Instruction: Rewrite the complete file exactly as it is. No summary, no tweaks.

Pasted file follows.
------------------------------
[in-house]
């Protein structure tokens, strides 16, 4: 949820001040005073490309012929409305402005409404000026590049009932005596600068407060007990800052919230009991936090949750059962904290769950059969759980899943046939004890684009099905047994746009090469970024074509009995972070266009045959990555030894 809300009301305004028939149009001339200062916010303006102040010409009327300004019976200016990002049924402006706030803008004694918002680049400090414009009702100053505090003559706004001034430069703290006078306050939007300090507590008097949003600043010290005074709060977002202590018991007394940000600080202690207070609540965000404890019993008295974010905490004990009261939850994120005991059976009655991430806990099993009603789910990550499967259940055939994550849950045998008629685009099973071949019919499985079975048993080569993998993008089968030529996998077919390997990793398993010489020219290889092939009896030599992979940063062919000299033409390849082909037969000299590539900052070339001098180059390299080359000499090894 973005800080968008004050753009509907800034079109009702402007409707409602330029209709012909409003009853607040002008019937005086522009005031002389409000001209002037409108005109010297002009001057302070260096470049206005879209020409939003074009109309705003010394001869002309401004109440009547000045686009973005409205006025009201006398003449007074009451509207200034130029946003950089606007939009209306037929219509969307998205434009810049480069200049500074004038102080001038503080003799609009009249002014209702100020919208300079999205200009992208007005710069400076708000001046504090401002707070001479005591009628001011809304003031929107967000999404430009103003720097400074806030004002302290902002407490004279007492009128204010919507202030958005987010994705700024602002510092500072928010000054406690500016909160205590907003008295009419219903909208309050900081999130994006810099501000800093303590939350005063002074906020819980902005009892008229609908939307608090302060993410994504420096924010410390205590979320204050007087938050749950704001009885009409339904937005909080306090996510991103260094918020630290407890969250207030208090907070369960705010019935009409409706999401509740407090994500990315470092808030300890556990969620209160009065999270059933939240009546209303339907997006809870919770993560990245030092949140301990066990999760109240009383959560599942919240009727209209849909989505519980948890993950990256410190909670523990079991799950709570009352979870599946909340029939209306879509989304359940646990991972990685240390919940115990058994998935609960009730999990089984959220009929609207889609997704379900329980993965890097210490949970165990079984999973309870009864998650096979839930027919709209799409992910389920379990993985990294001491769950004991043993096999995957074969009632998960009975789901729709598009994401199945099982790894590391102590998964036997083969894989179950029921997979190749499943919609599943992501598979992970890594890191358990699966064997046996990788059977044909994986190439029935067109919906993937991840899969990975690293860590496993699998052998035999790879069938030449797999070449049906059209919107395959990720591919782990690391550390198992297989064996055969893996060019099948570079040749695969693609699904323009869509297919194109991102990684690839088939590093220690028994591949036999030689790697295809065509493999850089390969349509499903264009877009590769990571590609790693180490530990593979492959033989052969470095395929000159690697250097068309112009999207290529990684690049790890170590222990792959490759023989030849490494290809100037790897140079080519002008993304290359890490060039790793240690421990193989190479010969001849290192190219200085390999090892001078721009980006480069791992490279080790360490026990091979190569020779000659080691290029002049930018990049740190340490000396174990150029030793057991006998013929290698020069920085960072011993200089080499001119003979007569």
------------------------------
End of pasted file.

[in-house]
């Protein structure tokens, strides 16, 4: 949820001040005073490309012929409305402005409404000026590049009932005596600068407060007990800052919230009991936090949750059962904290769950059969759980899943046939004890684009099905047994746009090469970024074509009995972070266009045959990555030894 809300009301305004028939149009001339200062916010303006102040010409009327300004019976200016990002049924402006706030803008004694918002680049400090414009009702100053505090003559706004001034430069703290006078306050939007300090507590008097949003600043010290005074709060977002202590018991007394940000600080202690207070609540965000404890019993008295974010905490004990009261939850994120005991059976009655991430806990099993009603789910990550499967259940055939994550849950045998008629685009099973071949019919499985079975048993080569993998993008089968030529996998077919390997990793398993010489020219290889092939009896030599992979940063062919000299033409390849082909037969000299590539900052070339001098180059390299080359000499090894 973005800080968008004050753009509907800034079109009702402007409707409602330029209709012909409003009853607040002008019937005086522009005031002389409000001209002037409108005109010297002009001057302070260096470049206005879209020409939003074009109309705003010394001869002309401004109440009547000045686009973005409205006025009201006398003449007074009451509207200034130029946003950089606007939009209306037929219509969307998205434009810049480069200049500074004038102080001038503080003799609009009249002014209702100020919208300079999205200009992208007005710069400076708000001046504090401002707070001479005591009628001011809304003031929107967000999404430009103003720097400074806030004002302290902002407490004279007492009128204010919507202030958005987010994705700024602002510092500072928010000054406690500016909160205590907003008295009419219903909208309050900081999130994006810099501000800093303590939350005063002074906020819980902005009892008229609908939307608090302060993410994504420096924010410390205590979320204050007087938050749950704001009885009409339904937005909080306090996510991103260094918020630290407890969250207030208090907070369960705010019935009409409706999401509740407090994500990315470092808030300890556990969620209160009065999270059933939240009546209303339907997006809870919770993560990245030092949140301990066990999760109240009383959560599942919240009727209209849909989505519980948890993950990256410190909670523990079991799950709570009352979870599946909340029939209306879509989304359940646990991972990685240390919940115990058994998935609960009730999990089984959220009929609207889609997704379900329980993965890097210490949970165990079984999973309870009864998650096979839930027919709209799409992910389920379990993985990294001491769950004991043993096999995957074969009632998960009975789901729709598009994401199945099982790894590391102590998964036997083969894989179950029921997979190749499943919609599943992501598979992970890594890191358990699966064997046996990788059977044909994986190439029935067109919906993937991840899969990975690293860590496993699998052998035999790879069938030449797999070449049906059209919107395959990720591919782990690391550390198992297989064996055969893996060019099948570079040749695969693609699904323009869509297919194109991102990684690839088939590093220690028994591949036999030689790697295809065509493999850089390969349509499903264009877009590769990571590609790693180490530990593979492959033989052969470095395929000159690697250097068309112009999207290529990684690049790890170590222990792959490759023989030849490494290809100037790897140079080519002008993304290359890490060039790793240690421990193989190479010969001849290192190219200085390999090892001078721009980006480069791992490279080790360490026990091979190569020779000659080691290029002049930018990049740190340490000396174990150029030793057991006998013929290698020069920085960072011993200089080499001119003979007569």